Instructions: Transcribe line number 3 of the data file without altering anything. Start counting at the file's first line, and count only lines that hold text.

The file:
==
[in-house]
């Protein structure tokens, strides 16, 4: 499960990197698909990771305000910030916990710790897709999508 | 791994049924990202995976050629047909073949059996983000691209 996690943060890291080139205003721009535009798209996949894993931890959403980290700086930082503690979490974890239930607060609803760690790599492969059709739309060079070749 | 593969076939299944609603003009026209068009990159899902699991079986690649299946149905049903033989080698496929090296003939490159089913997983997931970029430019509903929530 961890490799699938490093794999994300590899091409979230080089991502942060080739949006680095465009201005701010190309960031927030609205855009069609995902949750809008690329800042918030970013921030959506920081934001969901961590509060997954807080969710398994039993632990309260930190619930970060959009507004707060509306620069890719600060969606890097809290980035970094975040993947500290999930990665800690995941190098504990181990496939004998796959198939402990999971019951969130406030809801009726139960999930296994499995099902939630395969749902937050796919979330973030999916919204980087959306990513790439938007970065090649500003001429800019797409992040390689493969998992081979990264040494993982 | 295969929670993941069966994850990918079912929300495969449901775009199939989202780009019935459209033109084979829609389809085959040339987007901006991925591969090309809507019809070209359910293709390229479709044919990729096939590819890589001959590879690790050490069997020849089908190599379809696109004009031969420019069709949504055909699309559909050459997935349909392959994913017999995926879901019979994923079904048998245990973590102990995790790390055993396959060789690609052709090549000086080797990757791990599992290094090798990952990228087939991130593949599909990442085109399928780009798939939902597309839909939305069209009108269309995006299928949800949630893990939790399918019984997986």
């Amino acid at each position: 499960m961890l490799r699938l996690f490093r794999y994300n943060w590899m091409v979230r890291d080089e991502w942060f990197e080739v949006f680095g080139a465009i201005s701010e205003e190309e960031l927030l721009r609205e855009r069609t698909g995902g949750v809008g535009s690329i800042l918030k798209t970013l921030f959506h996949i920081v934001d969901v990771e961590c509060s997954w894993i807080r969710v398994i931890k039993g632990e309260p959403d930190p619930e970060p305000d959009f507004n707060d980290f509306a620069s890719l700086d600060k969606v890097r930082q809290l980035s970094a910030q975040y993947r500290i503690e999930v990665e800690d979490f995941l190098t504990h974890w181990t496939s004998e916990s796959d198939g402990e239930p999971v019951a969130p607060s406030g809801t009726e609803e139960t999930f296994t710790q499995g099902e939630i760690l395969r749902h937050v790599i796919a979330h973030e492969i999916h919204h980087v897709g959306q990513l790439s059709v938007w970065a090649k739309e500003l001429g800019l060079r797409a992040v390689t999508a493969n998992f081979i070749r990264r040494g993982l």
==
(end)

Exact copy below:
């Amino acid at each position: 499960m961890l490799r699938l996690f490093r794999y994300n943060w590899m091409v979230r890291d080089e991502w942060f990197e080739v949006f680095g080139a465009i201005s701010e205003e190309e960031l927030l721009r609205e855009r069609t698909g995902g949750v809008g535009s690329i800042l918030k798209t970013l921030f959506h996949i920081v934001d969901v990771e961590c509060s997954w894993i807080r969710v398994i931890k039993g632990e309260p959403d930190p619930e970060p305000d959009f507004n707060d980290f509306a620069s890719l700086d600060k969606v890097r930082q809290l980035s970094a910030q975040y993947r500290i503690e999930v990665e800690d979490f995941l190098t504990h974890w181990t496939s004998e916990s796959d198939g402990e239930p999971v019951a969130p607060s406030g809801t009726e609803e139960t999930f296994t710790q499995g099902e939630i760690l395969r749902h937050v790599i796919a979330h973030e492969i999916h919204h980087v897709g959306q990513l790439s059709v938007w970065a090649k739309e500003l001429g800019l060079r797409a992040v390689t999508a493969n998992f081979i070749r990264r040494g993982l």